Monday 20 November 2017

Renewable energy whets the appetite of investors

Emmet Oliver

Apart from social media, there is no other investment money managers like more than renewable energy at present.

While much of the technology remains unproven commercially, governments are putting huge resources behind alternative energy projects and companies in the sector are set to reap the dividends.

NTR plc, which started life charging cars to cross the east and west-link toll bridges, has €1.26bn of assets, with 60pc of these in the renewable area.

Like all investment in renewables, some NTR punts have done well, others are still at an embryonic stage, while others have not performed as the company would have liked.

As a result, the past few years have been very challenging for NTR and yesterday it failed to declare a dividend and said it was scaling back some of its spending on solar power.

While the dividend news was negative for shareholders, chief executive Jim Barry did manage to put a far more intriguing development before them -- an alliance with the world's largest investment fund, BlackRock.


While the technical details of how this alliance will work were not released, there is little doubt that attracting the interest from a fund like BlackRock is a coup for Mr Barry.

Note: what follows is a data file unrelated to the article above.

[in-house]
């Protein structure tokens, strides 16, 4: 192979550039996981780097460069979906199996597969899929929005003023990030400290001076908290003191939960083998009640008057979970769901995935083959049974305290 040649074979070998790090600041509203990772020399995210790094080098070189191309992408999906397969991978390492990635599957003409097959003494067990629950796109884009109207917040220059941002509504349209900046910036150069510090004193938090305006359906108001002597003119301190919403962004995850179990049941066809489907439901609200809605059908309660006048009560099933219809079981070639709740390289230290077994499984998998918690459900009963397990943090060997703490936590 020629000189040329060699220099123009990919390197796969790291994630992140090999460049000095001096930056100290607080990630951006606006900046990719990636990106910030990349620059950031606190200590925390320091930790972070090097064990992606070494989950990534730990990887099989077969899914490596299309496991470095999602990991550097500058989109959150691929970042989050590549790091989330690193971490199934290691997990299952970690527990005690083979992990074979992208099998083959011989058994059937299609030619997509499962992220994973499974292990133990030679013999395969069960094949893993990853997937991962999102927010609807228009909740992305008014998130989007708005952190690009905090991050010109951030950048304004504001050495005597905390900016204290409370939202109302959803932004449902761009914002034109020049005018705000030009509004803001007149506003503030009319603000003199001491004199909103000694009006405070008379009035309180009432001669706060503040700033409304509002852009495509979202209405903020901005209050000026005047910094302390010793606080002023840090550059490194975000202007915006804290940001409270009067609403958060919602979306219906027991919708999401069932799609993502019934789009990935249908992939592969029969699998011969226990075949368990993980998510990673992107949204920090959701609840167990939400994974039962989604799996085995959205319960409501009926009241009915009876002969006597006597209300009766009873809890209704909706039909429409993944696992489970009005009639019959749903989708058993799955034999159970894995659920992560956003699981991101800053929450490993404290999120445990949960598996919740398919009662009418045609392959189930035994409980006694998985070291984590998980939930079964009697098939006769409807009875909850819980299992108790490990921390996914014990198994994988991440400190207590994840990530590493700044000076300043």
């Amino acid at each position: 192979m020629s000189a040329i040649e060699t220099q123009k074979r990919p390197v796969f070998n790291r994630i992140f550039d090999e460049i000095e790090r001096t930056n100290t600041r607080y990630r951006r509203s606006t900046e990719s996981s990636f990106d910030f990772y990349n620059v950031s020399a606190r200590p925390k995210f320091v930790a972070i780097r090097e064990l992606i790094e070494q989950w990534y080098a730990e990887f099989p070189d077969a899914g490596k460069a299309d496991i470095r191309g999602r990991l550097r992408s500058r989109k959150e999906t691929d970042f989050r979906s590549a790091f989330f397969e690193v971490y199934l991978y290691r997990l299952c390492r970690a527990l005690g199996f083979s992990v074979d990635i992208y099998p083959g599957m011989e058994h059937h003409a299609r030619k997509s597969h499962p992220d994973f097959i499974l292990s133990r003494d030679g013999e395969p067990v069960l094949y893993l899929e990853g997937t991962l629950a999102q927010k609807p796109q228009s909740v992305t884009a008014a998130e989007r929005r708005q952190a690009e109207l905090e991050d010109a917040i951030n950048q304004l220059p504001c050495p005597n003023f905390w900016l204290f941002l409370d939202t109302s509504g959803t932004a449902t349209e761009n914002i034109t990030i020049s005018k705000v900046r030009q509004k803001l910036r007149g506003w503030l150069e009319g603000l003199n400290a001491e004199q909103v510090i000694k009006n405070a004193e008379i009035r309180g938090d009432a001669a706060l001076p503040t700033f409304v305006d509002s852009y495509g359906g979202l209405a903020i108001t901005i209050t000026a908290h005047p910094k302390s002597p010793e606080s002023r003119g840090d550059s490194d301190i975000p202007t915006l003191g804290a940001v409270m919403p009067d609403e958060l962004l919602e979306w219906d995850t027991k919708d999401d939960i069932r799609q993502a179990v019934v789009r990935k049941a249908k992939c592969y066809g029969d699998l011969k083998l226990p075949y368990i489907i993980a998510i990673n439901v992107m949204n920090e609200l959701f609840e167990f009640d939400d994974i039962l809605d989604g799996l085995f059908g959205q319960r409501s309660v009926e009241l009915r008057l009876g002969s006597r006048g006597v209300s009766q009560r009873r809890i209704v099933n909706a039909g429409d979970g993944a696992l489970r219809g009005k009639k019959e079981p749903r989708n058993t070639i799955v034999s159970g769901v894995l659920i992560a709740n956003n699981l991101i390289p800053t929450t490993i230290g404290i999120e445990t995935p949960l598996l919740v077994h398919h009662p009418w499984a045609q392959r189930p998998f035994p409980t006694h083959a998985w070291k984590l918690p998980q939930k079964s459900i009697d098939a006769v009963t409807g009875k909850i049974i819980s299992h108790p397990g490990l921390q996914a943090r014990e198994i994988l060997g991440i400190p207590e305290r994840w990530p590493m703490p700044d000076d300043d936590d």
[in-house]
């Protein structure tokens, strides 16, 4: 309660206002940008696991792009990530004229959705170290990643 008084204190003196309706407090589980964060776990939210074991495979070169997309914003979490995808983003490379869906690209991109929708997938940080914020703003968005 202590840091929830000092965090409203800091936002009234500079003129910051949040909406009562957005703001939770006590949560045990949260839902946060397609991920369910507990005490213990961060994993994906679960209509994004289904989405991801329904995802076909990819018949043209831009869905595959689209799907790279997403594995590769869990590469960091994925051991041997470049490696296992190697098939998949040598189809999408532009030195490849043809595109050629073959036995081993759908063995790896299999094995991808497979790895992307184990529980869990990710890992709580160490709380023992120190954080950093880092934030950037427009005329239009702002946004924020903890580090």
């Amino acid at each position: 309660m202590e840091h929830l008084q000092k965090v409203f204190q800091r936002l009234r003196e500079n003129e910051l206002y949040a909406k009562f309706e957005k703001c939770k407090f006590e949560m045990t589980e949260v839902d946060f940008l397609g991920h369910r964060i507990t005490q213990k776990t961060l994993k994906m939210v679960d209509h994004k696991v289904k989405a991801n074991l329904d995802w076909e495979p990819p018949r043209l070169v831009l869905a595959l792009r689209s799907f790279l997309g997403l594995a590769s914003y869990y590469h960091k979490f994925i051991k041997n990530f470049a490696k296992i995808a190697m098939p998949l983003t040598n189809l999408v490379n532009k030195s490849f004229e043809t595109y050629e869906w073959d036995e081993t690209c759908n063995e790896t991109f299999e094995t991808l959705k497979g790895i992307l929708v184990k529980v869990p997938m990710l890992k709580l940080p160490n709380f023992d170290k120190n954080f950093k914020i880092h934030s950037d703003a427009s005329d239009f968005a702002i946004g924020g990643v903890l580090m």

With $3.5 trillion (€2.5 trillion) of assets under management, BlackRock is a financial behemoth with investments spanning the entire globe. Its founder Larry Fink is one of a small band of market players who can radically move markets.

NTR will now provide its expertise in renewable energy to BlackRock and together they will operate a joint renewable energy investment group.

How this joint company will be capitalised is not clear, but Mr Barry is moving into a new job as chief investment adviser for the company and he will soon be joined by at least 10 of his NTR colleagues.

To be fair to Mr Barry, BlackRock is not doing the deal simply because NTR has a blemish-free record in the renewables area.

In fact, yesterday, Mr Barry admitted that in many respects BlackRock was combining with NTR because the company has made some bad investments in the past and now the two firms could avoid similar mistakes in the future.

For NTR shareholders the deal may be something of a mystery but, as Mr Barry said yesterday, for now those shareholders will simply have to trust the NTR board and hope BlackRock's magic can rub off on the Irish renewables company.

Irish Independent

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